The newspaper made the claim on Monday, with reference to Russian daily newspaper Novaya Gazeta, which in turn referred to its sources in the administration of the Russian President, the Cabinet of Ministers of the Russian Federation, and among the insurgents.
"Russia wants to push the republics back to Ukraine under any terms of autonomy," according to the source of the publication, who it said was close to the organizers of the project to destabilize eastern Ukraine.
"A colleague of Vladimir Putin, Vladislav Surkov, is now engaged in the so-called ‘pushing back’ of the eastern regions," the report reads.
"Under his leadership, this issue has also been studied by Igor Udovichenko, a new deputy head of the Administration of the President on socio-economic cooperation with the CIS countries, Abkhazia and South Ossetia."
"The dismissal of Boris Rapoport, the predecessor of Udovichenko, has been connected with the change of policy within the Kremlin."
"Vladislav Surkov decided that Rapoport was not up to his tasks, although we worked together well," one of the leaders of the Russian-backed insurgents told Novaya Gazeta.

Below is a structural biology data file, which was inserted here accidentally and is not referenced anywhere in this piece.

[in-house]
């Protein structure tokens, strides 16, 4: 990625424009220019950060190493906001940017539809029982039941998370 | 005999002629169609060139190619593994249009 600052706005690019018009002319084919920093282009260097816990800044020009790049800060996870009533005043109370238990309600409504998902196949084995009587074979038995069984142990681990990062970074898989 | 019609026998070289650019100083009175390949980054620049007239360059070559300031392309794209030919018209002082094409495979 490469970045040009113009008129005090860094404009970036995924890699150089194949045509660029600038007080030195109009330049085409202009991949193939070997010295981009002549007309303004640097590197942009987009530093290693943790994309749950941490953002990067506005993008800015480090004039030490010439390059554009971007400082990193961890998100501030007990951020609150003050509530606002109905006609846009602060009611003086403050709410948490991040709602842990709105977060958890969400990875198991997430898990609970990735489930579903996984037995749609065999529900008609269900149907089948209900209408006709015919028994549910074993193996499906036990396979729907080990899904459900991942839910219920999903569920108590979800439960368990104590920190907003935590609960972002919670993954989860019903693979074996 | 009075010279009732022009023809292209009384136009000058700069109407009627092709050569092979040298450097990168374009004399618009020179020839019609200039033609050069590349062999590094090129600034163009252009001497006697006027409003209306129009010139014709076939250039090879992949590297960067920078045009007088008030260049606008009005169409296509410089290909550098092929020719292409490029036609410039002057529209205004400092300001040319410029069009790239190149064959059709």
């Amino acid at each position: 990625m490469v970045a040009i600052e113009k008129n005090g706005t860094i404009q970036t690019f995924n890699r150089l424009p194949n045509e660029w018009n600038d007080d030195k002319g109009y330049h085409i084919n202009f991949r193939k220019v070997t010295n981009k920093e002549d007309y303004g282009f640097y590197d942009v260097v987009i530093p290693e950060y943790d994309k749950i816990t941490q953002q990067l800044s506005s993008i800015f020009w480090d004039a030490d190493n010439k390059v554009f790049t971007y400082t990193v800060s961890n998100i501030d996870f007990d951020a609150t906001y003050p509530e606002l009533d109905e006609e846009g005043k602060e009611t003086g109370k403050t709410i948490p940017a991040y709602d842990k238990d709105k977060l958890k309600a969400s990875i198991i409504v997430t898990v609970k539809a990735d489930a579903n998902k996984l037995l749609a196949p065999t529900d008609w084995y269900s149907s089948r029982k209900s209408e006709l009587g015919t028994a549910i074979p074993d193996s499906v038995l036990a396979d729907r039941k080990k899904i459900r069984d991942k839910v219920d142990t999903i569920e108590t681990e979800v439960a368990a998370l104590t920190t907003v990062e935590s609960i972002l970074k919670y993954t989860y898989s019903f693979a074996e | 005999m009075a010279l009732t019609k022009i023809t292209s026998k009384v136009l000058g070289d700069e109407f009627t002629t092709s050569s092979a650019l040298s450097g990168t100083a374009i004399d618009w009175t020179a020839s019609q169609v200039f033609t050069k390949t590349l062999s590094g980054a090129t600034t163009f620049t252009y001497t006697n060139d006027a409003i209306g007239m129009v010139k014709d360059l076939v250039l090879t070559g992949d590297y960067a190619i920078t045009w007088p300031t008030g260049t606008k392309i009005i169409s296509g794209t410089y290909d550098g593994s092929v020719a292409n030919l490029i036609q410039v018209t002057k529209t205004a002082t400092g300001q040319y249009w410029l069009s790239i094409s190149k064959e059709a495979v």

According to the newspaper, Surkov personally ordered the removal of leaders of the insurgents who were becoming too independent - Igor Girkin (nicknamed Strelkov), Ihor Bezler (Bes), and the ataman of the Don Cossacks Nikolay Kozitsin.
"The General Staff of the Russian Armed Forces General Sergei Surovikin was responsible for their removal," Novaya Gazeta reported.
As reported earlier, Girkin said that Vladislav Surkov was responsible for all actions of the Russian-backed insurgents and Russian mercenaries in the Donbas.
Girkin, in interviews given earlier, said he and his team of special operations soldiers arrived in the Donbas after being involved in the organization of the illegal annexation of the Ukrainian territory of Crimea by Russia in March.